Little bit funny but mostly confusing: Pandemic U-turns and head-scratchers

Now that Prime Minister Lee Hsien Loong has said that Cabinet ministers have started wearing face masks, it is inevitable that we will see Trade and Industry Minister Chan Chun Sing donning one.
It will mark a spectacular U-turn for the plainspoken tough talking minister. What a sight to see him ditch his Superman cape for the Batman mask. It just shows that if you are prepared to mock politicians from another country, you’ve got to be prepared to have egg on your face.
From U-turns to doublespeak, there have been times when we are led to scratch our heads during this pandemic.
The question of mask-wearing has befuddled many for weeks. Before arriving at the current stance, Assoc Prof Kenneth Mak, Director of Medical Services at the Ministry of Health, advised that “wearing a mask is not the most important thing.” Which is like saying that gargling your mouth is not the most important thing.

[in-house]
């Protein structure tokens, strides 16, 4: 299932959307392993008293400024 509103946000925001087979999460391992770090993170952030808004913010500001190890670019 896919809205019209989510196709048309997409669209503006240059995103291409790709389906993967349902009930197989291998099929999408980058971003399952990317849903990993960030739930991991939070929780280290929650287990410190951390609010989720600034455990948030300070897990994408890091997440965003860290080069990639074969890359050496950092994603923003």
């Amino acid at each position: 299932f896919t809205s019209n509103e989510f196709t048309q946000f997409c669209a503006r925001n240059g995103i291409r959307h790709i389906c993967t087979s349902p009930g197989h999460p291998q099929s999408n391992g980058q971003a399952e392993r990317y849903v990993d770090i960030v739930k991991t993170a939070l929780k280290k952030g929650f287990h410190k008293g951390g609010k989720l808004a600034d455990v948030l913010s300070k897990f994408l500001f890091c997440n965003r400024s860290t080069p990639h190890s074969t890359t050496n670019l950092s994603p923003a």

To confound the issue, a Ministry of Health advisory stated: “Coronovirus: cleaning your phone more effective than a face mask.” Can anybody tell the correlation between the two?
A few weeks ago, Health Minister Gan Kim Yong declared that Singapore’s aim was to achieve “the impossible.” This meant slowing the spread of the coronavirus while avoiding the long-term impact of the pandemic.
A great big head-scratcher, that one. Why would anyone in their right mind want to attempt to achieve “the impossible”, especially during such a major crisis? Sounds like a pipe dream and an exercise in futility, which it has turned out to be in double quick time.
Coming under intense pressure to close schools, Education Minister Ong Ye Kung said with conviction that it couldn’t be done because “if we close schools, many will not stay home, but may run around in the community and mingle with a lot more people, exposing themselves to more risk.”
Barely days later, he announced with a straight face that it was the right time to close schools. A U-turn without the blink of an eye.
The one that has been going round and round over the past week is this thing about “circuit breaker” to stem the spread of COVID-19. It’s all over the place, many, many times a day – we hear it from the Prime Minister, Deputy Prime Minister, multiple ministers and TV newscasters, we read it in the papers daily.
Will the straight-talking Chan Chun Sing (aka Batman) explain why we die die must say circuit breaker when other countries call it lockdown?

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